This URL lists the mass of Copper-63 as 62.9295975(6) and this other URL lists the mass as 62.939598. These values differ by almost exactly 0.01 which seems hard to explain by experimental error. Why is it that these values differ in a significant digit but have the same less-significant digits? Is one of them a typo of the other? What is the correct value? What is the origin of both of these values?

This discrepancy was noted by commentators in this article about a supposed cold-fusion reactor. According to those commentators, this value is relevant to the cold-fusion debate because it makes all the difference as to whether or not the supposed reaction is energetically feasible. The linked article concerns the same cold-fusion claim discussed in this previous physics.SE question.

EDIT: user9325, voix, and user3673 have indicated that the correct answer is 62.929... I have started a bounty on the origin of both the correct and incorrect values.


Okay, so I did some poking around and the 66th-75th editions of the CRC Handbook of Chemistry and Physics all have the incorrect atomic mass of Cu-63 [62.939598], and from 76th edition on they seem to have figured it out.

Those isotope mass tables are put together from a number of sources, so it's hard (time consuming) to tell exactly where the error came from. I did notice however that starting in the 76th edition of the CRC, where they get it right, they start citing G. Audi and A.H. Wapstra, "The 1993 atomic mass evaluation", Nuc. Phys. A 565 (1993) 1-65. In editions 66-75, they were citing Audi and Wapstra's "The 1983 atomic mass table" which appeared in Nuc. Phys 432, 1 (1985).

Now, I looked at the 1993 version, and it has the correct 62.929.. mass, but I have not been able to find Wapstra and Audi's 1983 version of the same table, so I don't know if it was one error by the CRC which got carried over year after year, or if 62.939.. is in fact the value given in that paper.

I did find at least one piece of evidence which points to an error by the editors of the CRC in the 2nd edition of the Encyclopedia of Physics [Lerner and Trigg, 1991]. Their table of isotopes lists the correct 62.929... value and also cites Wapstra and Audi's 1983 paper.

I hope that satisfies everyone's curiosity, because I don't think I can do any better then that. ;-)


Since both references give the same percentages and the same overall atomic weight, an easy calculation shows that this only works out for the number in the first link, therefore the second decimal should be 2.

(And I think it would be nice to contact the webmasters of the second link.)

  • $\begingroup$ I am hoping the question can be answered with a reference to an original source. $\endgroup$ – Dan Brumleve May 21 '11 at 7:49
  • $\begingroup$ I am sure it can, but not by me, but I thought that it is still useful to be able to rule out one of the to sources, because now one could follow the reference trail of the other number. $\endgroup$ – Phira May 21 '11 at 8:02
  • $\begingroup$ I am also interested in the reference trail of the incorrect number. $\endgroup$ – Dan Brumleve May 21 '11 at 8:16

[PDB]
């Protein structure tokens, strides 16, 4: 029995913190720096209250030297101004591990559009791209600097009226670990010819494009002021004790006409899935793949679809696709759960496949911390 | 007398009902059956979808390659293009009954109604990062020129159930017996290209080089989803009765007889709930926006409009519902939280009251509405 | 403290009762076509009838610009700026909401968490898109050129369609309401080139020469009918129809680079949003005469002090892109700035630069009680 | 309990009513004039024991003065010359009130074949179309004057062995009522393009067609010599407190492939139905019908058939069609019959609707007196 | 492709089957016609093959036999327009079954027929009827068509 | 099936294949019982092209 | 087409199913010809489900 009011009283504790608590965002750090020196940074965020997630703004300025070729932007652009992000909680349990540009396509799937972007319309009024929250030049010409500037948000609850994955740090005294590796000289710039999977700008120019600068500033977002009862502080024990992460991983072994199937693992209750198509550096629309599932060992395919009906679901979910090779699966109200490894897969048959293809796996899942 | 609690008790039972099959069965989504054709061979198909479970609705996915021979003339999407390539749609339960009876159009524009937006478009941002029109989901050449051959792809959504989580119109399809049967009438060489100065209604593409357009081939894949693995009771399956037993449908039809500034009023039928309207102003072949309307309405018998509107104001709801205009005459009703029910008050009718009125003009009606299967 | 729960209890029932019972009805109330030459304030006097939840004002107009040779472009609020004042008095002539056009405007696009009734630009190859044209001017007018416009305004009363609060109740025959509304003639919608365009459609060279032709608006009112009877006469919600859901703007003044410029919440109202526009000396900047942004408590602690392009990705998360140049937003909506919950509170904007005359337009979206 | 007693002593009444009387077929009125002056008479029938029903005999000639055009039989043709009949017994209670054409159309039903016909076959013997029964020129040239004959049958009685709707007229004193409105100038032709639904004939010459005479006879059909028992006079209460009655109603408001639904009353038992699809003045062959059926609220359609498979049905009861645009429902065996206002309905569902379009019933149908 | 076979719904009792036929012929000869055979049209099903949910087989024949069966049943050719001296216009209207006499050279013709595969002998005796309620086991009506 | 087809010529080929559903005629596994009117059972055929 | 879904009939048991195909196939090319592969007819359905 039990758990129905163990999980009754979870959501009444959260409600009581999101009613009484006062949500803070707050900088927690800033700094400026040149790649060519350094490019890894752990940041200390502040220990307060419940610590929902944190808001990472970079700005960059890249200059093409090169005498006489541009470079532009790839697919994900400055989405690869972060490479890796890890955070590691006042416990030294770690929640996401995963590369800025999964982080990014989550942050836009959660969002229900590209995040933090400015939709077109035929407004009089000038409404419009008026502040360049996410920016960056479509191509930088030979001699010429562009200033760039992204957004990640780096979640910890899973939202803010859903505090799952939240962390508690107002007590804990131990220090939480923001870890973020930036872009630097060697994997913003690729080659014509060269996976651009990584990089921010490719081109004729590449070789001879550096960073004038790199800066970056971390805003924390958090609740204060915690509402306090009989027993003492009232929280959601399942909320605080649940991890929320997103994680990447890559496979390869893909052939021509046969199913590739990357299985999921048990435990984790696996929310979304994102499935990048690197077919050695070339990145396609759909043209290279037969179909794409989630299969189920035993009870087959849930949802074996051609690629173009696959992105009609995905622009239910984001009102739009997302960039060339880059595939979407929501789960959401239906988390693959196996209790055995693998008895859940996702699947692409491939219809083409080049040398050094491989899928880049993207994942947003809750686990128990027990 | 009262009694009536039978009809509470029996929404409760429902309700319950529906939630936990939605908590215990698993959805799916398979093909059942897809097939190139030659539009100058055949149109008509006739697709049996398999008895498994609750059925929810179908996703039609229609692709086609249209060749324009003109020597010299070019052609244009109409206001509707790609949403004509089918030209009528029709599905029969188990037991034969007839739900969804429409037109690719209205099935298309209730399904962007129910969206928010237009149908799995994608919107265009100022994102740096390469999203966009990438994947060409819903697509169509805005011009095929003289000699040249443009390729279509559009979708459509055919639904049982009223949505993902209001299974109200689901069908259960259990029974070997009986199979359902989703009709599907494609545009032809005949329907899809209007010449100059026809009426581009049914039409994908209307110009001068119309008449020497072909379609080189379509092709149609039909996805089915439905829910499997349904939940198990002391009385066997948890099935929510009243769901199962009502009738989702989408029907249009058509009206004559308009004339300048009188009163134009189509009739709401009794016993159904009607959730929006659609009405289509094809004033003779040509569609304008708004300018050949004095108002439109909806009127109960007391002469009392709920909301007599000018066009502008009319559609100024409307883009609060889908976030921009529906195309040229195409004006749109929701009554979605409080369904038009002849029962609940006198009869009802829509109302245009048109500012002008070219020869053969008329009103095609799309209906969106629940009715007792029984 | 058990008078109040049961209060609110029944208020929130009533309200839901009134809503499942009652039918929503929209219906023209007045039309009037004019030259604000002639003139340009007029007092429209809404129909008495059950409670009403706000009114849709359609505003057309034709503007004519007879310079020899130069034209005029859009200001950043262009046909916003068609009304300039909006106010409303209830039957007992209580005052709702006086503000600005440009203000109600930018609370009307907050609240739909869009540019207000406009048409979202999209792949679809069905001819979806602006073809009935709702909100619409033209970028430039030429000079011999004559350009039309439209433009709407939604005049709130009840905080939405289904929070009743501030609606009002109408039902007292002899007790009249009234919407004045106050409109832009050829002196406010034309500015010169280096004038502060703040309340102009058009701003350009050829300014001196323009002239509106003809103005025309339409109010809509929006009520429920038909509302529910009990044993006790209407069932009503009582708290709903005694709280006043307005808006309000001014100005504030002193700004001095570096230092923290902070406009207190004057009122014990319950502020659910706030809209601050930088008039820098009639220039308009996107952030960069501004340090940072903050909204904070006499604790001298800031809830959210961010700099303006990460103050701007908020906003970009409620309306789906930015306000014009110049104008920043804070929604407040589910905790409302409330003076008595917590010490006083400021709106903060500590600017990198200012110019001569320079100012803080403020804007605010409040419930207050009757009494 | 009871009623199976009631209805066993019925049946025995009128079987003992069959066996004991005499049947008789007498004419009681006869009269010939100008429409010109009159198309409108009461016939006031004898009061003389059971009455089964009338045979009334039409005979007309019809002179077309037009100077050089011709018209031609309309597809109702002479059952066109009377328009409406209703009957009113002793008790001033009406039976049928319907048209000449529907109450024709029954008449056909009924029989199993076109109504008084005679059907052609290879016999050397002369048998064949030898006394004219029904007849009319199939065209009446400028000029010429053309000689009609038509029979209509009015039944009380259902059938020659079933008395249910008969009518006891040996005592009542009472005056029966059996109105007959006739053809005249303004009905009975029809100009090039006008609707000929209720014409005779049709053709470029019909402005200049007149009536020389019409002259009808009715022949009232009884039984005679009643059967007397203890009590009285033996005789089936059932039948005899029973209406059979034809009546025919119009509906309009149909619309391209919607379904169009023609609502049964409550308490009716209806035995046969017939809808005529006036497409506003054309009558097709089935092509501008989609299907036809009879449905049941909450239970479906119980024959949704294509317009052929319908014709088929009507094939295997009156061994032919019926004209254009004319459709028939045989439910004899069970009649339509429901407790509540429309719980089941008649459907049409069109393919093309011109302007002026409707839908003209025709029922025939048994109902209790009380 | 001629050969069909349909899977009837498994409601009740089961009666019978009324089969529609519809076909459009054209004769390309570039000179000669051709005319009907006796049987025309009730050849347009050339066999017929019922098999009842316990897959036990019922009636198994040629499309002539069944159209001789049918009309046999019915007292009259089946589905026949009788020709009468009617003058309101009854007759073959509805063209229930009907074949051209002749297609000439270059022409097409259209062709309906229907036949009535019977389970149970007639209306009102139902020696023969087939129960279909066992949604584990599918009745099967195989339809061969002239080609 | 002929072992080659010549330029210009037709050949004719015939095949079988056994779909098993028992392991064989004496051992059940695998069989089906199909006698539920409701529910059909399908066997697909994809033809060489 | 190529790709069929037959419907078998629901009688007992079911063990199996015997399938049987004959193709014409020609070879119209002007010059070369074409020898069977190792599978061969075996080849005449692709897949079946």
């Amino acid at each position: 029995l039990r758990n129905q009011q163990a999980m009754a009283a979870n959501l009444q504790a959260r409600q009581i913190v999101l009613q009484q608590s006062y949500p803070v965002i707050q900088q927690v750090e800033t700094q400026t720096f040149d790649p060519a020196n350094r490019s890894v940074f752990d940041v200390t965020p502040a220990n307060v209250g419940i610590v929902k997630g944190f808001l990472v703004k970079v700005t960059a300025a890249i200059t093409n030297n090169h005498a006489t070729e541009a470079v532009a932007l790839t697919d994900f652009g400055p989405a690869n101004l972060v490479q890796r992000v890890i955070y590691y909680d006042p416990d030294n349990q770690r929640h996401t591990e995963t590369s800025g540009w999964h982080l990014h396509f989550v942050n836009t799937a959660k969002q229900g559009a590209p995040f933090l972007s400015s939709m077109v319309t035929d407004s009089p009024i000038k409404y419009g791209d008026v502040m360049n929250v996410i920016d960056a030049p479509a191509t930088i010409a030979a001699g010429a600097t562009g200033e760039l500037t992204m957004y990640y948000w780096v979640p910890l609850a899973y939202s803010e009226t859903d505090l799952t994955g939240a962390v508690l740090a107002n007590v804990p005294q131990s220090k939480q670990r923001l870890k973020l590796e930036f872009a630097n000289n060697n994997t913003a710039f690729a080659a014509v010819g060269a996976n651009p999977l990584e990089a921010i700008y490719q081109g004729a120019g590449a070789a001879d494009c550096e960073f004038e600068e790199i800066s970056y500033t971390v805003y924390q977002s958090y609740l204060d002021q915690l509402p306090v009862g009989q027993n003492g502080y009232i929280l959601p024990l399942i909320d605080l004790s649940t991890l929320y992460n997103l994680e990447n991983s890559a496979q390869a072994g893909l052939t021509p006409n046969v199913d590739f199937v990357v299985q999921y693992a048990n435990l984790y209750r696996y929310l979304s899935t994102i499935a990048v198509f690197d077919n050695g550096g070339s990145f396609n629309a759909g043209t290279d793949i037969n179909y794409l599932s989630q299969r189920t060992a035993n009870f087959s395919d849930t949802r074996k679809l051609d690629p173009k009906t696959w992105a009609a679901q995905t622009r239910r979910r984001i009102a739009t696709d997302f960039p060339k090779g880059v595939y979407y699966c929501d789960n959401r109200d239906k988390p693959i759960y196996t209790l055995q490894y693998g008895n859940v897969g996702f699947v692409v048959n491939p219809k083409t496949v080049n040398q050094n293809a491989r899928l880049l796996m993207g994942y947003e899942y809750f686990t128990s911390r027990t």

• $\begingroup$ Dear @Dan, this is not a server about the history of administrative errors and typos in the least important numbers in the Universe. This is a server about physics. User9325's answer is much more solid answer than what you could get by any "original source". There is clearly one typo somewhere - someone did it and others copied it. It doesn't affect anyone except for those who find it important and they will surely check. $\endgroup$ – Luboš Motl May 26 '11 at 5:20
  • 1
    $\begingroup$ Luboš, if you read the comment threads that I have linked to, you will see that people are attempting to debunk this cold-fusion claim on the basis of this typo. Whether or not you believe in this nonsense it paints physicists and the discipline of physics in a poor light. My motivation in asking this question is to provide a better reference than NIST for this value so that this mistake will not be repeated in future discussions. I wholeheartedly believe that SE is capable of this. $\endgroup$ – Dan Brumleve May 26 '11 at 5:36

The 2003 Atomic Mass Evaluation: Cu(63) - 62.929597474

The 1995 Update to Atomic Mass Evaluation: Cu(63) - 62.929601079

The 1993 Update to Atomic Mass Evaluation: Cu(63) - 62.929600748

  • $\begingroup$ How to find the origin of any of these numbers? What were the experiments, who conducted them, where, when, etc.? I've tried to follow the references myself but I hit a dead end. $\endgroup$ – Dan Brumleve May 24 '11 at 6:36
  • $\begingroup$ Googling the 2003 value google.com/search?hl=en&q=%2262.929597474%22 I found near the top another discussion thread in which someone has used the 62.939 value to argue against the feasibility of this same cold-fusion: tickerforum.org/akcs-www?post=177539&ord=2364030#2364030 $\endgroup$ – Dan Brumleve May 24 '11 at 6:57
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    $\begingroup$ @Dan - A.H. Wapstra, G. Audi and C. Thibault "The AME2003 atomic mass evaluation" - part I, part II $\endgroup$ – voix May 26 '11 at 17:15

I've started a discussion on this at the Wikipedia article.

If I had to guess at the origin of this discrepancy it is a typo in one of the old CRC's where someone typed '3' instead of the correct digit of '2'. If that's the case there may have been merely an internal memo correcting the typo -- if that.


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